A (Application):  We don’t always get it.  We don’t always get the fact that Jesus is journeying with us.   The world around us is constantly challenging us.  Kids’ sports practices.  The latest gadget.   The dwindling bank account.   The competition to succeed.   The race to the top.   The need to meet the quotas.   The rat race….over and over and over again.

Breathe.   Just breathe.   Let today be the beginning of something new…a break.   Just for a few minutes…just for a day…maybe for a  few days.   Re-charge.

While you are resting…maybe you will have a chance to recognize God’s presence in your midst.   While we are running, we have a hard time catching our breath or noticing what God is up to in our lives.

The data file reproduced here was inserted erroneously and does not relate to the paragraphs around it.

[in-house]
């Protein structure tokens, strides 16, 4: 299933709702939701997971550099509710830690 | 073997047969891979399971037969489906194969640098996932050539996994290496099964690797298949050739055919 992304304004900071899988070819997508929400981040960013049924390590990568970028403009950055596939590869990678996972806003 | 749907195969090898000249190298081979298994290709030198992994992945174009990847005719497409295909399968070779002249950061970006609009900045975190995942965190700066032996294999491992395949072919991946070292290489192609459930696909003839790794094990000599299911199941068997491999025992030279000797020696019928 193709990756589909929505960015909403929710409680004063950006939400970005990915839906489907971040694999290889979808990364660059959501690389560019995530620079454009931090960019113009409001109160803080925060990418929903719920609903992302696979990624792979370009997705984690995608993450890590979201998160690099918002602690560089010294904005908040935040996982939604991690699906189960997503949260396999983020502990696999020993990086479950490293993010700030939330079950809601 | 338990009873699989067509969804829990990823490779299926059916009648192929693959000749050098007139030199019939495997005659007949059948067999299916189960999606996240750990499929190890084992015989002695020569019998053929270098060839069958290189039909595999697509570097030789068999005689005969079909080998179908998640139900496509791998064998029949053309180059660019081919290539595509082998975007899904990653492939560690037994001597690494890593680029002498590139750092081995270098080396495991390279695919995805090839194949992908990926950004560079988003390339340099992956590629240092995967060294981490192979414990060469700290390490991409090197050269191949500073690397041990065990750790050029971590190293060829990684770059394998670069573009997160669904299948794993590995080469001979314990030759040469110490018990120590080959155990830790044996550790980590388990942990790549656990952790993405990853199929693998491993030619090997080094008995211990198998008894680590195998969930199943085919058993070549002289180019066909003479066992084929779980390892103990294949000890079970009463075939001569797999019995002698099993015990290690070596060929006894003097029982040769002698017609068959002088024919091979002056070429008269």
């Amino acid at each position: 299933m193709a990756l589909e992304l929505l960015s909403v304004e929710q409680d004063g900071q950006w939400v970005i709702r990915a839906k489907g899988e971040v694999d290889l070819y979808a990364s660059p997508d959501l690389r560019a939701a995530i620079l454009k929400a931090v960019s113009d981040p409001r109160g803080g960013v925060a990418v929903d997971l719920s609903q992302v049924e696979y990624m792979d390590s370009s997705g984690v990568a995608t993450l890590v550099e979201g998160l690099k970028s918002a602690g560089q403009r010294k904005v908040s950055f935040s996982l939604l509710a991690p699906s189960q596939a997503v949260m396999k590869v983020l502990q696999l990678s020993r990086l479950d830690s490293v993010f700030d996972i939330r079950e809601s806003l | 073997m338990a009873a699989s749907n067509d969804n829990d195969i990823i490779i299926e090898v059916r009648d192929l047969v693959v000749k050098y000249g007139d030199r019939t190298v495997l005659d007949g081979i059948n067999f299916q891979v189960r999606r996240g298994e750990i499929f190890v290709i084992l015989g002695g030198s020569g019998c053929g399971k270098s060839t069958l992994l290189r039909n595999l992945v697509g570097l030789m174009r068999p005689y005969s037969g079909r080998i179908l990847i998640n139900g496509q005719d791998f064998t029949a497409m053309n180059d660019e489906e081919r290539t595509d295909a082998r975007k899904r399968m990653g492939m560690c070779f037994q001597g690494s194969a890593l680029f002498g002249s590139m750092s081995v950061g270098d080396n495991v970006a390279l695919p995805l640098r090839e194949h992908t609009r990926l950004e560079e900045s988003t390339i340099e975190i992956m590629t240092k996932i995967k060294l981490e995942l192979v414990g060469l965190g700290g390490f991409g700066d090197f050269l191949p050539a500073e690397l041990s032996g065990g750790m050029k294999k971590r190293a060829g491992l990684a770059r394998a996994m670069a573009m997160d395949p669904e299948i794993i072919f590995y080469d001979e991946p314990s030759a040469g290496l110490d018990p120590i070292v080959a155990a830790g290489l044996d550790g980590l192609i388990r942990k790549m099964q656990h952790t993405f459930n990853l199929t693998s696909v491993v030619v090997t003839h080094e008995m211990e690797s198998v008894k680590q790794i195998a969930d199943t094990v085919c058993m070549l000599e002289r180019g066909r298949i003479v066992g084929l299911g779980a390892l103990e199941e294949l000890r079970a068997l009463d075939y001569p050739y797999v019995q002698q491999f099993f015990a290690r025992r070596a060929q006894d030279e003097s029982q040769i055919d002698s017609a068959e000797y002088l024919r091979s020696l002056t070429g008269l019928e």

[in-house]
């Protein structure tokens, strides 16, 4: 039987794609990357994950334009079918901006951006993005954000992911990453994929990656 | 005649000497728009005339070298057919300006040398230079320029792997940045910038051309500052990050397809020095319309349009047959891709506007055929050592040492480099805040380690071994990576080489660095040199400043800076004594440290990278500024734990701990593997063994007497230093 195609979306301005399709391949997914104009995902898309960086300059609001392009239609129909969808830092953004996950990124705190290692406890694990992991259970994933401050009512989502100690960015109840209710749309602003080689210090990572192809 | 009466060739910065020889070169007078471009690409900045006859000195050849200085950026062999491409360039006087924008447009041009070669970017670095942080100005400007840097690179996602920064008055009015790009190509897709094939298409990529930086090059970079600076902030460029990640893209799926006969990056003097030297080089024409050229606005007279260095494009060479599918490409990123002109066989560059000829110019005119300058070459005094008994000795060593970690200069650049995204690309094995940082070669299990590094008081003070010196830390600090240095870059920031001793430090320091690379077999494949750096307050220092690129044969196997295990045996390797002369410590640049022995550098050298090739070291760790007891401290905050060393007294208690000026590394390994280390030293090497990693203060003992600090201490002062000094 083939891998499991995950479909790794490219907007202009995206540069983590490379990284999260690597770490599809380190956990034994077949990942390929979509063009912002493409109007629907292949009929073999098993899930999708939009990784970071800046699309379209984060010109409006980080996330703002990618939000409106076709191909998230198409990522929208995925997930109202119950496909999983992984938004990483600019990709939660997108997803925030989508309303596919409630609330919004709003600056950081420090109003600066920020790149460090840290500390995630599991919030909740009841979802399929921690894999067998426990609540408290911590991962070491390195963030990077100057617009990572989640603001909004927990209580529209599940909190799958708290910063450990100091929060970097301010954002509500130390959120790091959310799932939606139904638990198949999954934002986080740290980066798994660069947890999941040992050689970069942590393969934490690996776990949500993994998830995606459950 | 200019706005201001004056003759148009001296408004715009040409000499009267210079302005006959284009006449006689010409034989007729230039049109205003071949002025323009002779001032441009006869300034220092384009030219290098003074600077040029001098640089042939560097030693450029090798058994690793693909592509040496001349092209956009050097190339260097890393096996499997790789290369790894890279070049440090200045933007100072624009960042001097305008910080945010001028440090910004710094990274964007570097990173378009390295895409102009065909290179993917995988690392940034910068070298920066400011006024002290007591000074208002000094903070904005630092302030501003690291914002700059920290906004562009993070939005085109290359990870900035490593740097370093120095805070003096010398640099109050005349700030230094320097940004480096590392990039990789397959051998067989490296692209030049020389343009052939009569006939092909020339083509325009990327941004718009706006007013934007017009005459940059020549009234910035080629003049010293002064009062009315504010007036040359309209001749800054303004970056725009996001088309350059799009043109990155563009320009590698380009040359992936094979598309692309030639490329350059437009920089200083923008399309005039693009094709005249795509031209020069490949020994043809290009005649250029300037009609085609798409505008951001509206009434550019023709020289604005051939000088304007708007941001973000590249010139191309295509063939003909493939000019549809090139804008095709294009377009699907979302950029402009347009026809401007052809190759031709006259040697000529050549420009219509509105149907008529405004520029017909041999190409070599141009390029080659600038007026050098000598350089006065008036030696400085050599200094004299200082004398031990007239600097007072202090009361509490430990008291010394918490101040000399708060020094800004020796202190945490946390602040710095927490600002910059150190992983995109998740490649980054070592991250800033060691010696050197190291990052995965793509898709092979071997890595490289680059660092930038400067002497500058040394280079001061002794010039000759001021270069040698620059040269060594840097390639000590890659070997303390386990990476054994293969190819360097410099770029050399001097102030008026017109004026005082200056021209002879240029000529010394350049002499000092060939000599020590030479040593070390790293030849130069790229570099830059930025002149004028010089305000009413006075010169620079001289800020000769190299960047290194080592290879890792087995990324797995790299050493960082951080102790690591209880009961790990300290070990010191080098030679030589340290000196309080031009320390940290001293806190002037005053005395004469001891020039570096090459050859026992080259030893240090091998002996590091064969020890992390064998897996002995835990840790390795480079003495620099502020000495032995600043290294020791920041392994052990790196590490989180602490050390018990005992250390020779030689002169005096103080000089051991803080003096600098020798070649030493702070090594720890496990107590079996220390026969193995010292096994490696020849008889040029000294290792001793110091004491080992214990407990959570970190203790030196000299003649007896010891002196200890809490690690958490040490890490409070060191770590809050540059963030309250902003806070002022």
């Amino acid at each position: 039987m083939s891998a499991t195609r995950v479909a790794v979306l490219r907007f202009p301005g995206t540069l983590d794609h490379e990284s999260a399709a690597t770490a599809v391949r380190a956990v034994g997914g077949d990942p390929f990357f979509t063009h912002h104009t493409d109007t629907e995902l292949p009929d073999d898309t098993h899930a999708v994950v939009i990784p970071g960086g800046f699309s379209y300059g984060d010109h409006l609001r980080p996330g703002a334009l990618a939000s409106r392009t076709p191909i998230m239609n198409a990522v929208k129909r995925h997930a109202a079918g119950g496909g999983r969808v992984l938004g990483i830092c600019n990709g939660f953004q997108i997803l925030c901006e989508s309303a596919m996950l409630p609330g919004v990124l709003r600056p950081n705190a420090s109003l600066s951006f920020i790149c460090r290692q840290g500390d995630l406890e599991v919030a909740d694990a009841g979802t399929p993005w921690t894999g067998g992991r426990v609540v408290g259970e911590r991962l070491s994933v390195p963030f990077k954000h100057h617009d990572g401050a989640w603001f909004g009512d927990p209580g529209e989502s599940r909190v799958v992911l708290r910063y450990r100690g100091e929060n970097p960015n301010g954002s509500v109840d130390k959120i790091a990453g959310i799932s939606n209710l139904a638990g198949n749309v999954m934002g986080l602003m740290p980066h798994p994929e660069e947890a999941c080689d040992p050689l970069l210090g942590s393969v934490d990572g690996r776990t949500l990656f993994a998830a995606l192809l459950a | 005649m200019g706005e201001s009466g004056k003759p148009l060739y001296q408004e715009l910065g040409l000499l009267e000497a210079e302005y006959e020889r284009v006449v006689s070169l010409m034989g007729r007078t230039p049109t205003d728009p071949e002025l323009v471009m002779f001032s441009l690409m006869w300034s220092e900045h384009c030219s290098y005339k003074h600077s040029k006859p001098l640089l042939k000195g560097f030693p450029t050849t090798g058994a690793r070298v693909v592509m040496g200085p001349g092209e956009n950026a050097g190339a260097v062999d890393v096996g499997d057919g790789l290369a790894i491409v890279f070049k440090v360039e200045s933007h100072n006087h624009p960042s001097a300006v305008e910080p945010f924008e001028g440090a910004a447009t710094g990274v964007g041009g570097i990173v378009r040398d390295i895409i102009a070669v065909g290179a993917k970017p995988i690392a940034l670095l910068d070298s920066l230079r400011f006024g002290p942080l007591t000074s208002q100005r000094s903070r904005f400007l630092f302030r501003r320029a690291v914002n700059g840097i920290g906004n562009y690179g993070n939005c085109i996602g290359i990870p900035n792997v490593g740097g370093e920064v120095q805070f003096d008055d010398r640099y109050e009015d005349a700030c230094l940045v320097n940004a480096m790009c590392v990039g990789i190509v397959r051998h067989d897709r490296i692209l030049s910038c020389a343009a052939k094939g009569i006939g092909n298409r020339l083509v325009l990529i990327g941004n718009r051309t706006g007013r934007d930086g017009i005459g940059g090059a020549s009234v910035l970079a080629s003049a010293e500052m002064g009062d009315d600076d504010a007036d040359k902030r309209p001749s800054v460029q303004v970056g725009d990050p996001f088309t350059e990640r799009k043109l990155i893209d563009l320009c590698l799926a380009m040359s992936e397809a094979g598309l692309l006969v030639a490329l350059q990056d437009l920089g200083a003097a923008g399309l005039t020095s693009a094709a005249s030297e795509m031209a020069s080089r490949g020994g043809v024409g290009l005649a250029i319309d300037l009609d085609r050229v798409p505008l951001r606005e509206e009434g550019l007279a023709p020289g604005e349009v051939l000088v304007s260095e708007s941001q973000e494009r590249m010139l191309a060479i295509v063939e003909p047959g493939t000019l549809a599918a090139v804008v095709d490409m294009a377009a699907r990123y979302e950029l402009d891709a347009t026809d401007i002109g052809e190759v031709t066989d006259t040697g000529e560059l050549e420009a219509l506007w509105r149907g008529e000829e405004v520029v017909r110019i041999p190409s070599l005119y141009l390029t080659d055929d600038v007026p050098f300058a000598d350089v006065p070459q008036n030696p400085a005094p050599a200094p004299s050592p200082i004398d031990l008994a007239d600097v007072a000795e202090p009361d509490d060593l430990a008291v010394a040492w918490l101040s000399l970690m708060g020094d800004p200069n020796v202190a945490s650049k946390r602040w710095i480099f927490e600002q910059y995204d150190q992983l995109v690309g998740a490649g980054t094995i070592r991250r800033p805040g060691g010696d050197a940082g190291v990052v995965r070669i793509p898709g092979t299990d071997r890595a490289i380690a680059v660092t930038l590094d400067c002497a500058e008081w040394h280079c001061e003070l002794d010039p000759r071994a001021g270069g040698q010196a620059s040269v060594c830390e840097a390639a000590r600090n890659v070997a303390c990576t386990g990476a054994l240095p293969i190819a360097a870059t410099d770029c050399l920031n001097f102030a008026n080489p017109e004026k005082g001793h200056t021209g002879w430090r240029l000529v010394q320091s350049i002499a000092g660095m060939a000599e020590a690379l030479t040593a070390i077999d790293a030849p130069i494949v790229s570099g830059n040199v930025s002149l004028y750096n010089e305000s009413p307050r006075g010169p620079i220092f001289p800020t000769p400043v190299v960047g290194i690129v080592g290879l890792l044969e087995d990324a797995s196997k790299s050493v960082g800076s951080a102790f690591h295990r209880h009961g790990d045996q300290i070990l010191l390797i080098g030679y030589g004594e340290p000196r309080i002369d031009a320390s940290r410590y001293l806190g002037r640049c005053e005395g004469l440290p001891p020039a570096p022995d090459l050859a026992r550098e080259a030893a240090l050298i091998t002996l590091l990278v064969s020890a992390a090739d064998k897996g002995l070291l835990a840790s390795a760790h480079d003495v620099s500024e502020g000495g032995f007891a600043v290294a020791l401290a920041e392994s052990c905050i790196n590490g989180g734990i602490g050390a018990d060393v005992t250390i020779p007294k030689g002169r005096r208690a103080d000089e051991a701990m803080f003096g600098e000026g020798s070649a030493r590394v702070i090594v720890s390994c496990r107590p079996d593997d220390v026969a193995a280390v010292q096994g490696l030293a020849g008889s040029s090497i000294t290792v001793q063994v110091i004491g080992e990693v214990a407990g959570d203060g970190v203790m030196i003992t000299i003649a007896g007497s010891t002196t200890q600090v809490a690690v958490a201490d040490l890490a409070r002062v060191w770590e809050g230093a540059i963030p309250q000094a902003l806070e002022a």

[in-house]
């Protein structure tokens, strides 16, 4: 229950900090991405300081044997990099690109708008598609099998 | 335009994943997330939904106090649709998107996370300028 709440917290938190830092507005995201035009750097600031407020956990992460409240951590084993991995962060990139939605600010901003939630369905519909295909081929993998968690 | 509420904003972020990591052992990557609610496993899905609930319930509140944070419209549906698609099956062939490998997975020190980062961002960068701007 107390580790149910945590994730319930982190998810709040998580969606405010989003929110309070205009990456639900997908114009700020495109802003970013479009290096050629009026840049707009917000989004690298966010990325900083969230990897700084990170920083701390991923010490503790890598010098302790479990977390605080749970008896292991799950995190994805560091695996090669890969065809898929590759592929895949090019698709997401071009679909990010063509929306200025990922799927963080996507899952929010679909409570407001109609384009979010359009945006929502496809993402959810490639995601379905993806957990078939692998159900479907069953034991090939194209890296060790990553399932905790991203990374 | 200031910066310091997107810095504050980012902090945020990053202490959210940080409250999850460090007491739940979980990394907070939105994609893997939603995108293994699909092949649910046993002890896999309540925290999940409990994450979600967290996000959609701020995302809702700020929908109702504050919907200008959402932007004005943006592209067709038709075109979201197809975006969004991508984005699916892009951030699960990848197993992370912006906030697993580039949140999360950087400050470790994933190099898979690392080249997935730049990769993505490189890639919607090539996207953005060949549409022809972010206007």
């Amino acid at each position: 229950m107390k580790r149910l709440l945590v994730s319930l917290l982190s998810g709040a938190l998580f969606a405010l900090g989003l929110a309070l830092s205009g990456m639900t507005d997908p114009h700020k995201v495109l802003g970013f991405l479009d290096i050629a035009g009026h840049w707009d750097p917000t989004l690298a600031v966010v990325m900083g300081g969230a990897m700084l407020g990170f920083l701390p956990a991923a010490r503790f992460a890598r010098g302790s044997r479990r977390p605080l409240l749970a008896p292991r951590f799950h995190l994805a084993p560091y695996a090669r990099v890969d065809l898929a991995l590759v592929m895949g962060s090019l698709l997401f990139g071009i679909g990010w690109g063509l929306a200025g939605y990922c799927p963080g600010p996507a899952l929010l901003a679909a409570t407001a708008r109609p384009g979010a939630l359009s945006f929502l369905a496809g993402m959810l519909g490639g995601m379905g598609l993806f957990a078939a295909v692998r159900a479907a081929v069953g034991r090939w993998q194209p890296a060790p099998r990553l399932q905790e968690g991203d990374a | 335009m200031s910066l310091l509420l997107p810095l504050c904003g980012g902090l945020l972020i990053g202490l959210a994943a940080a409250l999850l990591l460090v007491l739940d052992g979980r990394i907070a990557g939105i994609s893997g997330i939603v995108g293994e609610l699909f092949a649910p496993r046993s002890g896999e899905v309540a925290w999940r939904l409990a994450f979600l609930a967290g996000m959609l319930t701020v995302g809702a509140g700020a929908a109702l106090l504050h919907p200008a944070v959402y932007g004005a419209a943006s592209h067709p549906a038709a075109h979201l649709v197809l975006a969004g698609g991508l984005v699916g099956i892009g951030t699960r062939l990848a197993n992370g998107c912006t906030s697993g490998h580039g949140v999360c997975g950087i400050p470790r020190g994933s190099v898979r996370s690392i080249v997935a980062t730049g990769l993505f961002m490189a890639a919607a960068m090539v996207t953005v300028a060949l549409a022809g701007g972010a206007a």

You need some downtime to sit, break bread with others…and notice that God is here.  Now.  In your presence.   Do this “rest” thing with someone you love and trust.   See what happens.

Then…get back at it.   Go on.  But now, know that God is with you.  That will change your whole outlook on the race you are running.   You will no longer be running the race for yourself…you will realize that you are not running alone.  You will see that God is with you on your journey…let God set your pace.

P (Prayer):  God, slow us down…pace us…let us know your presence is real.  Amen.

“Have You Heard That Song By…”


S (Scripture): 1 Corinthians 2:3 And I was with you in weakness and in fear and with much trembling. 4 My conversation and my preaching were not with persuasive words of wisdom, but with a demonstration of the Spirit and of power, 5 so that your faith would not be based on human wisdom but on the power of God.